Cape Town – The Department of Basic Education’s (DBE) planned reopening of schools next week has been met with stiff opposition by teacher unions, while the provincial department says it will not be in a position to receive pupils.
The DBE made a presentation to MPs yesterday on the reopening of schools, with teachers returning on May 4 and pupils in grades 7 and 12 two days later.
More details will be shared at a planned national briefing today.
In a statement Sadtu said it stood by its position that schools should not open until its concerns were met.
“The minister should meet with stakeholders before any announcement and after making sure that the Department of Health expertly assessed the risks,” Sadtu said
“We have called upon everyone to contribute towards the solution but it is clear that the Department of Basic Education is engaging in bad faith and this is undesirable when we are faced with a virulent and contagious pandemic.
“We can’t allow them to liquidate our workers and students,” the union said.
National Professional Teachers’ Organisation (Naptosa) president Basil Manuel said they were surprised by the presentation.
“We are not convinced as Naptosa that everything is in place in our schools and provinces to even consider a date of the 4th and 6th,” Manuel said.
Education MEC Debbie Schäfer said the dates announced were not definite and today’s briefing would shed more light.
“We will only be in a position to comment in more detail after that. However, we will not be in a position to receive learners next week,” Schäfer said.
In his presentation to MPs, director-general Mathanzima Mweli said the plan was that grades would be phased in, starting with Grades 7 and 12 returning to school next Wednesday.
The other grades would begin classes in staggered phases between May and July.
Grades 11 and 6 start classes on May 20, Grades 10 and 5 on June 3, Grades 9 and 4 on June 17, Grades 8 and 3 on July 1, Grades 2 and 1 on July 8 and Grade R on July 15.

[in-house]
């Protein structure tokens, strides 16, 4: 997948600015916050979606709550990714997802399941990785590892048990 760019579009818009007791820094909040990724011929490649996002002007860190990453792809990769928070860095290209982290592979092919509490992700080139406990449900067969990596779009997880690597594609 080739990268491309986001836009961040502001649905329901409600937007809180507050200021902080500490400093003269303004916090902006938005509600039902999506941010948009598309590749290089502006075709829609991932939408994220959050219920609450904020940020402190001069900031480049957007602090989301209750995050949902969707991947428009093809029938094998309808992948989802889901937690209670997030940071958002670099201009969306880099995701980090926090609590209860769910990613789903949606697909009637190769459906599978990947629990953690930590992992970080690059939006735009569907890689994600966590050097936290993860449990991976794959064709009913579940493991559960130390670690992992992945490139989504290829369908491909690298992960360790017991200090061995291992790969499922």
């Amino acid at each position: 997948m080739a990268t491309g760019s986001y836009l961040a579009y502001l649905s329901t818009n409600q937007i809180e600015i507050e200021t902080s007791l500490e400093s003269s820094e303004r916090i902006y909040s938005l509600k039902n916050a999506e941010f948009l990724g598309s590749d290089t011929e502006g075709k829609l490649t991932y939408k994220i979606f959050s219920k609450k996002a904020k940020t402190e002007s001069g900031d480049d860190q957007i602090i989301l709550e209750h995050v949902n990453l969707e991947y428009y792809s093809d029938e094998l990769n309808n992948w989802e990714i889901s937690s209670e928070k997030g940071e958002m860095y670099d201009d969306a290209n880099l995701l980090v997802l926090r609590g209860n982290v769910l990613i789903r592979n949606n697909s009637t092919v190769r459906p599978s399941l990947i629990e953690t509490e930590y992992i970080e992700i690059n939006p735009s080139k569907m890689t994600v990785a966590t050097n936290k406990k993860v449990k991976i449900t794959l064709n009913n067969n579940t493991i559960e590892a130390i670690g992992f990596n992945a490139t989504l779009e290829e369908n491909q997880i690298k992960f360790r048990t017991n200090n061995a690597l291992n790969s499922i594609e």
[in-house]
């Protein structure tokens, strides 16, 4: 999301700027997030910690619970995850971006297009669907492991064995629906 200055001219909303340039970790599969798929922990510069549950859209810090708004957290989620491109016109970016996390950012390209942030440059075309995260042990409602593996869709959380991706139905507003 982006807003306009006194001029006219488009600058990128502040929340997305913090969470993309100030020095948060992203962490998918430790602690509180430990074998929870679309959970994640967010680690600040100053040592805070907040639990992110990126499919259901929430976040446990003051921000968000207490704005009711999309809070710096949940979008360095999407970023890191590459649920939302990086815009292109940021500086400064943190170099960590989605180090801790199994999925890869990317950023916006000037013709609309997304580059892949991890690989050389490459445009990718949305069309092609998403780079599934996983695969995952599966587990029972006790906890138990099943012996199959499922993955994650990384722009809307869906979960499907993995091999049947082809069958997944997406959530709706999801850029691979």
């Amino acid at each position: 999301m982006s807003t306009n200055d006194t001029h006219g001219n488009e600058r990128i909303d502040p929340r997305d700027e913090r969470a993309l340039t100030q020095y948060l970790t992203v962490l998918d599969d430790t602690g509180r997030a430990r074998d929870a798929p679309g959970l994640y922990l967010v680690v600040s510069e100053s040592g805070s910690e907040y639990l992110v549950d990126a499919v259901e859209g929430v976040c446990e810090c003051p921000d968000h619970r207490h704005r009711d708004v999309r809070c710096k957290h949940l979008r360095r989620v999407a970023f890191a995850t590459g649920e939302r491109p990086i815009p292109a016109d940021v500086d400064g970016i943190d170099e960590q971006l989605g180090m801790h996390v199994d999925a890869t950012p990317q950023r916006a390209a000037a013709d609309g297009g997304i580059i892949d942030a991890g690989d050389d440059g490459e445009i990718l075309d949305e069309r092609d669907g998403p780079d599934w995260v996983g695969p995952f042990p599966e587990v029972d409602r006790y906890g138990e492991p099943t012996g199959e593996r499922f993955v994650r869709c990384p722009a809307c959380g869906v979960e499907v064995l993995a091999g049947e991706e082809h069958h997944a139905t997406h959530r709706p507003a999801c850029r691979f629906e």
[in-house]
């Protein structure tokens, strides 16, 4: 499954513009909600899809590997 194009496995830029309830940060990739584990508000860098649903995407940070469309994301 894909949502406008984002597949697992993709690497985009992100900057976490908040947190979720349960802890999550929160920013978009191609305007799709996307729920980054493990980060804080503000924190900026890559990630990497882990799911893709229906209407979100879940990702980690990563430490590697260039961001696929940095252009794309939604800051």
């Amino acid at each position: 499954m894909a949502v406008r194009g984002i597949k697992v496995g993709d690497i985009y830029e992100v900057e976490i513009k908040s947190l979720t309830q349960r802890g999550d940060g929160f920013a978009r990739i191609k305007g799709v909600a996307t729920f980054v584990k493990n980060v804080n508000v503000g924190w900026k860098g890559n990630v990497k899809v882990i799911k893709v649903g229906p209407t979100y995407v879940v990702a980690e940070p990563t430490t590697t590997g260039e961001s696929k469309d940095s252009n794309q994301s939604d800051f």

Mweli indicated that the proposed dates were likely to be changed.
He also said the lost school days would be recovered by shortening the June holidays to five days and the September holiday to a long weekend in order to make up for these days.
“The fourth term will also be lengthened to close on 9 December for learners and 11 December for teachers,” Mweli said.
Tertiary institutions were working around the clock to resume academic activities in the beginning of May.
The Department of Higher Education and Training had initially issued directives to universities two weeks ago to start online learning from May 4, emphasising fair opportunity for completion for all students.
Today the department will give an update and further pronouncements on the continuation of the 2020 academic year amid Covid-19.
Cape universities were working on delivering study resources to ensure thousands of students were not left behind.
Cape Peninsula University of Technology spokesperson Lauren Kansley said they were waiting for further announcements on higher education before making any firm decisions.
University of the Western Cape spokesperson Gasant Abarder said the distribution of laptops and printed material via courier services had been gazetted as an essential service.
“Lecturers have been advised to refrain from data intensive content like video and graphics and stick to text as far as possible so that the students can save data.”
Stellenbosch University (SU) spokesperson Martin Viljoen said so far students had expressed relatively positive experiences with e-learning.
“However, the university’s main learning and teaching platform, SUNLearn, is under pressure due to the number of students using the platform. This resulted in the platform at times not functioning optimally.
“Nearly 1 100 laptops have been distributed to students. Students were also informed of data made available in order for them to access the SUNLearn platform,” said Viljoen.
UCT’s Elijah Moholola said the institution was continuing with laptop deliveries and data for students, and hoped to complete this by May 8.
“UCT notes that the delays with data provisioning and laptop deliveries will have a knock-on effect on the ability of some students to join in the teaching term.
“Since the teaching and learning offerings are asynchronous, allowing students to engage with learning in their own time, there is no risk of students missing anything.”
By Liesl Van Der Schyff